Excerpt: "All their lives, brothers Stephen (Ruffalo) and Bloom (Brody) have perfected the fine art of the con. Now they're ready for one last spectacular score - luring Penelope (Weisz), an eccentric heiress, into an elaborate scheme that takes them around the world. Watch as writer/director Rian Johnson's (Brick) caper unravels in this brilliant, comedic tale.
Excerpt: Rian Johnson's quizzical sophomore effort shows there's a true filmmaking force at work here; open-minded film enthusiasts should appreciate his charming and unique approach to the heist comedy.
Conclusion: There is a wonderful dreamy feel to Rian Johnson's The Brothers Bloom . It is one of those films where not everything makes sense, but the story is so beautiful that it does not really matter. I enjoyed it a lot. The Blu-ray disc herein reviewed, courtesy of British distributors Optimum Home Entertainment, looks and sounds very good. It is, however, Region-B "locked". HIGHLY RECOMMENDED. Did you find this review helpful?
Excerpt: Between his 2005 debut Brick and this week's The Brothers Bloom , filmmaker and ( crack Movieline screenwriter ) Rian Johnson has proven to be something of a savant with the modern crime thriller. His ear has nearly supersonic range for dialogue, and his eye effortlessly reads extra dimensions of faces and locations -- dynamics that come in quite handy with plots as complex as his. Still, however smart the source, a story is always just a story.
Excerpt: There are so, so many things to enjoy about The Brothers Bloom , from Rian Johnson's witty and energetic direction to the tender fraternal relationship between the main characters, Bloom (Adrien Brody) and Stephen (Mark Ruffalo). And Johnson and his actors seem to believe so firmly in the story they're telling, in the struggle of a con man to find a life that isn't scripted step by step, that you may will yourself to be swept away by the con.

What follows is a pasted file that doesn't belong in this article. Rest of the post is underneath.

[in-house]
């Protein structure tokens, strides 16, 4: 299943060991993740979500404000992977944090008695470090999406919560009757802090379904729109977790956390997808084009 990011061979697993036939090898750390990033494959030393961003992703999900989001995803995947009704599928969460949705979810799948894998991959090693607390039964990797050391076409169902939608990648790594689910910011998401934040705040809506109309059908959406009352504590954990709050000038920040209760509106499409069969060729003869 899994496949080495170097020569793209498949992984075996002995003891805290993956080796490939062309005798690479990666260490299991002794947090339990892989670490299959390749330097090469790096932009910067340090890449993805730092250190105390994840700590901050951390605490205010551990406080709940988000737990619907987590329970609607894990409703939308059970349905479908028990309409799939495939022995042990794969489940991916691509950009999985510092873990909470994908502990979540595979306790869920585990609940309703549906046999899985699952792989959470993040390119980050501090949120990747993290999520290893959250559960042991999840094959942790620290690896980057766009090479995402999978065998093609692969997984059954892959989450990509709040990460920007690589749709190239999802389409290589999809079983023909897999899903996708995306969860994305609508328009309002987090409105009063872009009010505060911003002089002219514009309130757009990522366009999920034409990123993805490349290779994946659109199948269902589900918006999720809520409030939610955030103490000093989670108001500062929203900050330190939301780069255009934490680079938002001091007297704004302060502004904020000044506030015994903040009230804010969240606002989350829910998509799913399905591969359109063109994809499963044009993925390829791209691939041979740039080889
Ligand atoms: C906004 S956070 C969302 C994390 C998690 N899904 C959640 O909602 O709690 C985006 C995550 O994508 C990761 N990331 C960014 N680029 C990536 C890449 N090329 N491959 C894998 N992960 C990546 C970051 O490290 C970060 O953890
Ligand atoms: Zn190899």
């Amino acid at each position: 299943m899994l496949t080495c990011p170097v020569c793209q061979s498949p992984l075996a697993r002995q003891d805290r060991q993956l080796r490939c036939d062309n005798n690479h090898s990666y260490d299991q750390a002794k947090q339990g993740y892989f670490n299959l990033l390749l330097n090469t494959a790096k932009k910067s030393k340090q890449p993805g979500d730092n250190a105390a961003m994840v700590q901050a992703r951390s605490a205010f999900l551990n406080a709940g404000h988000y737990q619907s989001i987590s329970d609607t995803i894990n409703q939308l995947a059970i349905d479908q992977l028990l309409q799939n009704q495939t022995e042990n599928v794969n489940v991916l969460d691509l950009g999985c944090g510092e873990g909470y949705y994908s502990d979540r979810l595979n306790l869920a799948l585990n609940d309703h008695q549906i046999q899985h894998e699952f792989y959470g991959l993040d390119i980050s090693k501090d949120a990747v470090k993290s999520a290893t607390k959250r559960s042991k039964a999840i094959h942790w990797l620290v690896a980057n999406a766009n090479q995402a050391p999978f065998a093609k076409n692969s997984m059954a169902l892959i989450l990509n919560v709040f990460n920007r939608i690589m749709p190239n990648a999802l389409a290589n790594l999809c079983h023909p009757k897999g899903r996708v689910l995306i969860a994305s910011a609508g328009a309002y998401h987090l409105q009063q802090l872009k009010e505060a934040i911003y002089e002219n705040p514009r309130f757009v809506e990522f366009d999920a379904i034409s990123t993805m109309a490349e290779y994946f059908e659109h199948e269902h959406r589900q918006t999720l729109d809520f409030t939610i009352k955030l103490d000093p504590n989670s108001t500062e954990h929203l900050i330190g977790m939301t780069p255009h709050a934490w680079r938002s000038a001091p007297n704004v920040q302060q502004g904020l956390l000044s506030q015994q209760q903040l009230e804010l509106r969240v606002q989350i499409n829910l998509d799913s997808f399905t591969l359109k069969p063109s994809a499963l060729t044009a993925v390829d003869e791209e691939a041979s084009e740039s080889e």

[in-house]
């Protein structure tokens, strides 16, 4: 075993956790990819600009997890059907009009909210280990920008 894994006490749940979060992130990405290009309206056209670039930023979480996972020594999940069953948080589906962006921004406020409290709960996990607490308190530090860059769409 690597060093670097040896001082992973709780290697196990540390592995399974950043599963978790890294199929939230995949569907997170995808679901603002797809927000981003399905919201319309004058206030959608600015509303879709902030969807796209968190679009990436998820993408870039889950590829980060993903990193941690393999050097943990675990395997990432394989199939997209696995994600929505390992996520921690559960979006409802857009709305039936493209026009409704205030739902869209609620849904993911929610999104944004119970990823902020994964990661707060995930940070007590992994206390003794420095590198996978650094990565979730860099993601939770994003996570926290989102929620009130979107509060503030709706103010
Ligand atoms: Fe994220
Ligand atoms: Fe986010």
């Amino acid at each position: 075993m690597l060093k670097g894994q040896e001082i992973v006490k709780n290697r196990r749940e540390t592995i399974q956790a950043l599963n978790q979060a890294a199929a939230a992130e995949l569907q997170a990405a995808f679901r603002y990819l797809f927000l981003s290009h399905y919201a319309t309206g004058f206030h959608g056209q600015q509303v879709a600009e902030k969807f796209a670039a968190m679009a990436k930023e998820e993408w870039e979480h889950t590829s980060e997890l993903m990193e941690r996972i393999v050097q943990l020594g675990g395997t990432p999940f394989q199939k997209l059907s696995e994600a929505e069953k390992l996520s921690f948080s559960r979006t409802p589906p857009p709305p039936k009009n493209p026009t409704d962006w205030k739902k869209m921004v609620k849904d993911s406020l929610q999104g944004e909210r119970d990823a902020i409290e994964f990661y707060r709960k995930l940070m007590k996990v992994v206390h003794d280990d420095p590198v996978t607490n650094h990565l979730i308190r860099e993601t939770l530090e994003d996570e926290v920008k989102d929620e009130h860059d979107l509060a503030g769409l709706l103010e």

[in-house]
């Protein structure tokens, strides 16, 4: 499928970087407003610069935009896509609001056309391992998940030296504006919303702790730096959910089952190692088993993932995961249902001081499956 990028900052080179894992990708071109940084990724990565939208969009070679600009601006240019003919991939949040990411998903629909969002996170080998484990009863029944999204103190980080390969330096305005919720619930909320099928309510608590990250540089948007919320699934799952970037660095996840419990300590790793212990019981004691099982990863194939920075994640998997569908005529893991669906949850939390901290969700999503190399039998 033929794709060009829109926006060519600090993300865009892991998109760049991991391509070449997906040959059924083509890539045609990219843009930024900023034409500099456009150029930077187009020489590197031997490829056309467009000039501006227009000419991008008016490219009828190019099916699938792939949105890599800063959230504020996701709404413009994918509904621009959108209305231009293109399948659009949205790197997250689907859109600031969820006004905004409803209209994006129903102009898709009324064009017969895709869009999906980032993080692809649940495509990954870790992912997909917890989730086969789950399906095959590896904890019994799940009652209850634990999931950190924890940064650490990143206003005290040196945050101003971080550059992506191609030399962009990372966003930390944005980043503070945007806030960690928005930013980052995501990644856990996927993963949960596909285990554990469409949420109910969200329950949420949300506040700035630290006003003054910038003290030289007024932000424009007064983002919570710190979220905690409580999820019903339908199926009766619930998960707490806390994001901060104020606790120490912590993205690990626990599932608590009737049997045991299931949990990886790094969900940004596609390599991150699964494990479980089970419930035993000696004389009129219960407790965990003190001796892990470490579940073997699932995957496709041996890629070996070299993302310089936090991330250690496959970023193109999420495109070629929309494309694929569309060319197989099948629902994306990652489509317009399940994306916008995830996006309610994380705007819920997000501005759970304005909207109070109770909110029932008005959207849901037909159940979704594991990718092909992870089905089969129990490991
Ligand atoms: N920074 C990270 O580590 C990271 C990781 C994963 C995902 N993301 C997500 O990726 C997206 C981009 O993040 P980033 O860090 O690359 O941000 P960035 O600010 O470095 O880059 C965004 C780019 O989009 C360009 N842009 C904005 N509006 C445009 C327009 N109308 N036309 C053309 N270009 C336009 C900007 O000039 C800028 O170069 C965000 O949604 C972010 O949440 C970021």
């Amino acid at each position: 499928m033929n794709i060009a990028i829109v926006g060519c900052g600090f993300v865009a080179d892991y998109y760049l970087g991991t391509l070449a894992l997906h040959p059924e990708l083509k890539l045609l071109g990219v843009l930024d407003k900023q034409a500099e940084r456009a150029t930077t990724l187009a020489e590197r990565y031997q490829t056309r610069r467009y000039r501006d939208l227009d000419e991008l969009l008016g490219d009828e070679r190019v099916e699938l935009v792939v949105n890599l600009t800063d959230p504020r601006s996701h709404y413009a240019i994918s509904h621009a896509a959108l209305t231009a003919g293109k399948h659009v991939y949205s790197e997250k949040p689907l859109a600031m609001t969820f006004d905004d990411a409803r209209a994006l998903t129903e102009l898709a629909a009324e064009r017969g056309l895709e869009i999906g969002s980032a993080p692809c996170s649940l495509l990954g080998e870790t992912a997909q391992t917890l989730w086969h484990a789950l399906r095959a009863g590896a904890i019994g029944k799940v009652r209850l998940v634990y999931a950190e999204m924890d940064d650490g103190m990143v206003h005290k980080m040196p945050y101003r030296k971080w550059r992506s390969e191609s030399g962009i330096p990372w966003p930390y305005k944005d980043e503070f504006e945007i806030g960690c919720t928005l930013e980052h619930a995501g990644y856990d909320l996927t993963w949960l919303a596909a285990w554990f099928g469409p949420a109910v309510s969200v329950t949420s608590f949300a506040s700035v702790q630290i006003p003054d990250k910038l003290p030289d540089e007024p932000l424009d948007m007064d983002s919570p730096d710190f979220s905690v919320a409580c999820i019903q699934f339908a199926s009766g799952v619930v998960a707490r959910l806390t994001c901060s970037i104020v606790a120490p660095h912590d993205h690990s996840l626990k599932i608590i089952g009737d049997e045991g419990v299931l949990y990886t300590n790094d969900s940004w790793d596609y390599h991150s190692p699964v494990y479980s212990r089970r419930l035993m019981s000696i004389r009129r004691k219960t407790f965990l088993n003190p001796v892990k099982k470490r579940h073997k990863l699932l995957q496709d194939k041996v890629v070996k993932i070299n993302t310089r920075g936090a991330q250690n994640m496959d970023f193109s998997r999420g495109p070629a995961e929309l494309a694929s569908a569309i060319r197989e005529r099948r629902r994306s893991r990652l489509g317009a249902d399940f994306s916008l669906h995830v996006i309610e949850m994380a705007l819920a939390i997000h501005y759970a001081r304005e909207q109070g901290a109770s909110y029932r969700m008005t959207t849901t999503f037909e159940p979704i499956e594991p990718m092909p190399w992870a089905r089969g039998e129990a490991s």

Excerpt: Not all outsiders are con artists, but every con artist has to be an outsider at heart. Insinuating into other people’s lives is an essential professional skill, but those who can’t step away in an instant might as well become schnooks like all the rest. But what happens when schnookdom starts to look appealing?
Conclusion: A fun but somewhat frivolous movie, The Brothers Bloom doesn't achieve -- but then again rarely aims for -- some higher level of meaning. It's fairly superficial, but there's still a semblance of depth to the characters -- particularly that of Bloom -- and meaning to the story. At the end of the day, it's an entertaining spectacle, an amalgamation of style that's a bit flighty but otherwise well-made and mostly entertaining but not necessarily engrossing.
Summary: David Mamet, the undisputed master of the conman film, is imitated far less than he should be. So it’s nice to see his influence in Rian Johnson’s follow-up to his polarising debut, Brick . From the opening narration by Mamet stalwart Ricky Jay, through to the numerous twisty con games, it’s clear Johnson shares Mamet’s affection for the way and the world of the conman.
Excerpt: "The Brothers Bloom" is an offbeat, eccentric story. The unique approach to story-telling is utterly refreshing as it blends moments of genuine romance, intrigue and comedy which are complemented by a superb, mostly orchestral score. At times it becomes a little self-aware, but for the most part is buoyed by host of glorious performances that sustain an engagingly quirky and whimsical style. A pleasantly charming film that blooms then blossoms.